With a direct supply line from Scotland and Cognac, Liquid Opulence is able to supply its clients (both on-trade and private) with some of the world’s rarest, most sought after and most highly regarded high-end spirits. Its impressive stock list includes examples such as The Last Drop 50 Year Old Blended Scotch Whisky (just 388 bottles released worldwide); The Last Drop 48 Year Old Blended Scotch Whisky (only 592 bottles released worldwide); and The Last Drop 1950 Cognac (just 478 bottles released worldwide).

In 2008, if you had invested £100,000 in the top 250 performing bottles of single malt Scotch whisky, by 2014 your investment would have been worth £190,530 (a gain of 90.53 per cent). If you’d made the same investment in the top 100 bottles, your investment would have been worth £237,540 (a gain of 137.54 per cent). And if you’d invested in only the top 10 bottles, your whisky would have been valued at no less than £400,370 (a staggering gain of 300.37 per cent).

Choosing the ‘right’ distillery is crucially important. Supply and demand is the major force behind the market for Investment Grade Scotch (IGS) continuing to outperform other alternative investments and commodities. Demand is at an all-time high with more collectors and investors than ever before attending whisky auctions and bidding online. This increase in demand and short supply is applying serious upward pressure on prices for certain bottles from certain distilleries. Couple this with the fact that enthusiasts regularly drink these rare bottles … the prospect for significant gains from investments in high-end spirits appears exceptionally promising.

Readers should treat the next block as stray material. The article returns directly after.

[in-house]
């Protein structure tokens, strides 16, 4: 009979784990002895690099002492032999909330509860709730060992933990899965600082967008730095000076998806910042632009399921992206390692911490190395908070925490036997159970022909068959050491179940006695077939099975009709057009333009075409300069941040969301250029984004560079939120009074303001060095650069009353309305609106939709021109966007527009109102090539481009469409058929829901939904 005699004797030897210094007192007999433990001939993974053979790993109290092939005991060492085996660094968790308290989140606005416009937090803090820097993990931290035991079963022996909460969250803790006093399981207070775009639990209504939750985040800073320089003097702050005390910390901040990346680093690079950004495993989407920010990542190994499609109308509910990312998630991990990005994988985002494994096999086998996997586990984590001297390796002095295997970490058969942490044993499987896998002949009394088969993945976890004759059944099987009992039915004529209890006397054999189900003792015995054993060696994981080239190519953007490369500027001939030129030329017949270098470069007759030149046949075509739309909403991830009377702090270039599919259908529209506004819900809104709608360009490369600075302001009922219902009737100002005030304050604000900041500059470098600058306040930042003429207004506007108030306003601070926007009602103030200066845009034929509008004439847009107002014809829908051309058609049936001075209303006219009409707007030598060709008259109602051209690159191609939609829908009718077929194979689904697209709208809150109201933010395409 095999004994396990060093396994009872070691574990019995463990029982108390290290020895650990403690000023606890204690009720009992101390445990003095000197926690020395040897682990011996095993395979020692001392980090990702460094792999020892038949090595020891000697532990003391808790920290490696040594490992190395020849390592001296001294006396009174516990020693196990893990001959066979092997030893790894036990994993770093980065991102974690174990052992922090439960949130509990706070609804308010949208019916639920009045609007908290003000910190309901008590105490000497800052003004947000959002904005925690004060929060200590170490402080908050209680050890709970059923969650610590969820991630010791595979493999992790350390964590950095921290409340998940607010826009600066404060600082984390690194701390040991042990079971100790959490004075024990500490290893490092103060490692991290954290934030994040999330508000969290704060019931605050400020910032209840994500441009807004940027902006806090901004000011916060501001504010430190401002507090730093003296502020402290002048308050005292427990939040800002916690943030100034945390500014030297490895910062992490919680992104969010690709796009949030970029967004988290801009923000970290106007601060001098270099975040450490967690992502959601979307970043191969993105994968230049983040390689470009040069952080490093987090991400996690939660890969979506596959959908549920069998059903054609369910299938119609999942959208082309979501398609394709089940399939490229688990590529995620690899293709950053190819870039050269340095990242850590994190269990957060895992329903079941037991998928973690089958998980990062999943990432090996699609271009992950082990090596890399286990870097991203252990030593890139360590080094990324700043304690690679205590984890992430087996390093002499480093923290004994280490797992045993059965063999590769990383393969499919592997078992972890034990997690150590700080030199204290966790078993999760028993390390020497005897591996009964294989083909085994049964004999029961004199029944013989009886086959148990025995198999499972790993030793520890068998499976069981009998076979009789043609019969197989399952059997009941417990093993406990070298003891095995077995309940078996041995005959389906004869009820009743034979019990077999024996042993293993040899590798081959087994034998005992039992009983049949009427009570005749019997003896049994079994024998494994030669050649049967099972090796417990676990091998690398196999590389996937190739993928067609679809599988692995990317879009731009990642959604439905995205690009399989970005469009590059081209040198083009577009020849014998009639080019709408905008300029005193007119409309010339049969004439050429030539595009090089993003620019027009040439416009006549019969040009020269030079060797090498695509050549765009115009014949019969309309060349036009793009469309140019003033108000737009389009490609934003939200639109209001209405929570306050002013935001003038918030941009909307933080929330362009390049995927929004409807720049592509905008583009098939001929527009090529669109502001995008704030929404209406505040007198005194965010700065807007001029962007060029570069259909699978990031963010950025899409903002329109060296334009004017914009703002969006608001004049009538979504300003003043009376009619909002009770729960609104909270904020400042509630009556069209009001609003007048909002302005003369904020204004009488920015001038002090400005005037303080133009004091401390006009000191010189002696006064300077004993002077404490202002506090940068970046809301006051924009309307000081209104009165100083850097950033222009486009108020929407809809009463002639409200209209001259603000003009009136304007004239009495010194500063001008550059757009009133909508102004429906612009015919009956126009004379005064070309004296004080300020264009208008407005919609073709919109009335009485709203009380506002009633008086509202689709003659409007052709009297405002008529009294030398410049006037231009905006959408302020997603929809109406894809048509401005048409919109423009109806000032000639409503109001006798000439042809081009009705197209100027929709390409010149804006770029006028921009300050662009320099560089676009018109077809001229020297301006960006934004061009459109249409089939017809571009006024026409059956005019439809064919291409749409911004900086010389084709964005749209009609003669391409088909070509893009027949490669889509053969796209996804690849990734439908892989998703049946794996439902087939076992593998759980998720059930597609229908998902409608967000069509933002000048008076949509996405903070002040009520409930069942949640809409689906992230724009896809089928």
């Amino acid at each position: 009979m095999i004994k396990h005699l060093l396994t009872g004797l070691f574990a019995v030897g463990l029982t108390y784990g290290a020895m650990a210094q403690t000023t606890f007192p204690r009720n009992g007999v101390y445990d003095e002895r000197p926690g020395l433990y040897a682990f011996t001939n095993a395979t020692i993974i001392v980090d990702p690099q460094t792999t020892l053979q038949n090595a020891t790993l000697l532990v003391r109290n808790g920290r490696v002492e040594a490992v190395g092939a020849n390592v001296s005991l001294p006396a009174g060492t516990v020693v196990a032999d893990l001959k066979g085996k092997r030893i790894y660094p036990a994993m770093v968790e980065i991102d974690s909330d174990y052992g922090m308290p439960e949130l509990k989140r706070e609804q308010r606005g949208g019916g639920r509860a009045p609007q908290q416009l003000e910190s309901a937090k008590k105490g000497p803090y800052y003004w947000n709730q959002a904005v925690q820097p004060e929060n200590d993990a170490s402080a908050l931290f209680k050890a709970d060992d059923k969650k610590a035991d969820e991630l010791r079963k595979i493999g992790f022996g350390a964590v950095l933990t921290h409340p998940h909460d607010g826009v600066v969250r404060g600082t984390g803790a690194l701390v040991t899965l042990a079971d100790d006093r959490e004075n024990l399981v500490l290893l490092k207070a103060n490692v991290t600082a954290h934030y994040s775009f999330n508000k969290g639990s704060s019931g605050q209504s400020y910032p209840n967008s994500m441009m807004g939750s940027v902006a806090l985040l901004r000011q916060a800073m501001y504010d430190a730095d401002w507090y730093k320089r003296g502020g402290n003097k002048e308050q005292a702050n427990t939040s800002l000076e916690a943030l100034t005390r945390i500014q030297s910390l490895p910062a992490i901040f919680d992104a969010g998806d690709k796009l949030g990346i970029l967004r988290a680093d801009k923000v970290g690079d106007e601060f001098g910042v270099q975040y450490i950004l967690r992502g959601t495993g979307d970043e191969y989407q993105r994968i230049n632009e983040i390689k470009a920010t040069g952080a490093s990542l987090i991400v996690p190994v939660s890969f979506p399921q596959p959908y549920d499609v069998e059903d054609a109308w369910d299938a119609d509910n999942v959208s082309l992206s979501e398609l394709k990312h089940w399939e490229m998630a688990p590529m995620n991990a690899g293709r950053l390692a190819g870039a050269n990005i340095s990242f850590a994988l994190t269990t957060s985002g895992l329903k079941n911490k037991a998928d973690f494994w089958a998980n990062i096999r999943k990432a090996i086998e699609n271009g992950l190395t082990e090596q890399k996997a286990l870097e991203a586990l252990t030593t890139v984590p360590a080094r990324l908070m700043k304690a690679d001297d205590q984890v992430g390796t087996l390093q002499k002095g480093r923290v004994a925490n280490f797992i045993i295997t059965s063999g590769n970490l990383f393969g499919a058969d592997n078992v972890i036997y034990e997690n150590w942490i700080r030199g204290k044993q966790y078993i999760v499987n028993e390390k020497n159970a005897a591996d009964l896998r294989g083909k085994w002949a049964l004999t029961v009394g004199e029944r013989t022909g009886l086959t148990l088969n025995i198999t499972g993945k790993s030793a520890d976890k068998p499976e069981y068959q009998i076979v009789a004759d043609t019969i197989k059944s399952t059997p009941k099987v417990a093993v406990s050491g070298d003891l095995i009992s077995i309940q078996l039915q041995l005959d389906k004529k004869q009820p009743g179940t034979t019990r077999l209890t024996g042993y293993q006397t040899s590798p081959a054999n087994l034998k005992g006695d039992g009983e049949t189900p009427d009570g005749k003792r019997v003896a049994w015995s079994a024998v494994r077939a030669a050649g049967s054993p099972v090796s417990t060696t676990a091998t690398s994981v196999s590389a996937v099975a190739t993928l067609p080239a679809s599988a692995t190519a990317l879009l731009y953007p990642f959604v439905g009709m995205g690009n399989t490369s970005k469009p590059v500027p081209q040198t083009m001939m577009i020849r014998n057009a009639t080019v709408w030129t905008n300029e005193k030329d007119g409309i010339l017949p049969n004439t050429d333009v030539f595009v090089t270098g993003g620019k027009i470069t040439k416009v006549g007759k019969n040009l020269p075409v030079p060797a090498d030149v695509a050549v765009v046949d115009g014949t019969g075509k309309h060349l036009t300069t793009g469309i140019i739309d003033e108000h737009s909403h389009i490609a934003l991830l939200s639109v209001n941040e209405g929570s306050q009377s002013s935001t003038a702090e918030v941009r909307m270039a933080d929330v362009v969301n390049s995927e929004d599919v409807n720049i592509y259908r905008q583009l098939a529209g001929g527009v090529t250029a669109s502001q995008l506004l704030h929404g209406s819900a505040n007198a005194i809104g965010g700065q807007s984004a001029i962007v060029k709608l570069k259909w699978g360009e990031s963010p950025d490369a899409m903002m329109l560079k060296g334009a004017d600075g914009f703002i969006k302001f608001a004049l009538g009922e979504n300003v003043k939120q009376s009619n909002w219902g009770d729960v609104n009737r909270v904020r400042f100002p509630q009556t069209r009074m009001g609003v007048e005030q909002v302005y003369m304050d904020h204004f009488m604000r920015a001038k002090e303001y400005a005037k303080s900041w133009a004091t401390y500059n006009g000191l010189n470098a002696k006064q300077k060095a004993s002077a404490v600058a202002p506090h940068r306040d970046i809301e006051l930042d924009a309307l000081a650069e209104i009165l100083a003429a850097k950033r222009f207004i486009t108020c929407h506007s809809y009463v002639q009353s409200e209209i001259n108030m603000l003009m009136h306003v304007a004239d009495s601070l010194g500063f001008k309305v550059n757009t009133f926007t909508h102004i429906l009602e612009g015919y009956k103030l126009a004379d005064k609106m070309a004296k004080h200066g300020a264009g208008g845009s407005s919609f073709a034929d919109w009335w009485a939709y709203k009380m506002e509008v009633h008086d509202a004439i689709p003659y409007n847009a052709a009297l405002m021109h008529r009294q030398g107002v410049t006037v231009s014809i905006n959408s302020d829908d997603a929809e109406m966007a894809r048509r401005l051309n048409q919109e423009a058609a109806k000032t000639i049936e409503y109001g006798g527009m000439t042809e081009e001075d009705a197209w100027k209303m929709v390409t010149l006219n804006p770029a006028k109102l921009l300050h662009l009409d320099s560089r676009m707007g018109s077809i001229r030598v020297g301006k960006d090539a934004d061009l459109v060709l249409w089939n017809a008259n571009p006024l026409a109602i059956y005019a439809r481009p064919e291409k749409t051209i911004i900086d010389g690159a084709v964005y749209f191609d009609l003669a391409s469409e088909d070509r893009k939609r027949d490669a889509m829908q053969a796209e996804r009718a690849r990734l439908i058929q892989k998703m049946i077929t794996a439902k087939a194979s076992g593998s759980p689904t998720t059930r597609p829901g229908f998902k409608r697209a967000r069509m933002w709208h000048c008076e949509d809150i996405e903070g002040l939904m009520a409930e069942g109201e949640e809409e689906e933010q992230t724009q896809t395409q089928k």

The Last Drop


“The Last Drop 48 Year Old simply caresses your soul.”

Scotch Whisky of the Year  (Jim Murray Whisky Bible 2015)

The youngest of the distinguished malts and grains was distilled in 1965, and many are far older. Indeed, several of the distilleries represented here have long since closed forever, making this a truly rare and luxurious Scotch whisky – the like of which you may never taste again.

Twenty-seven years ago, a small volume of the original blend was selected by the Chief Blender to be refilled into fresh ex-Bourbon American oak casks for further ageing. Since then, this small batch has been slowly maturing in one of the oldest traditional warehouses in the Highlands of Scotland resulting in a precious, chestnut-hued release that is both rich and fragrant.   

Only 592 Bottles Exist

Each has been meticulously bottled and wax-dipped by hand, and is presented in a signature Last Drop Distillers leather case. Each case includes a generous 50ml miniature as well as leather-bound booklet that certifies your bottle and leaves room for personal tasting notes as you explore this exceptional blend.

Andrew Rankin’s tasting notes: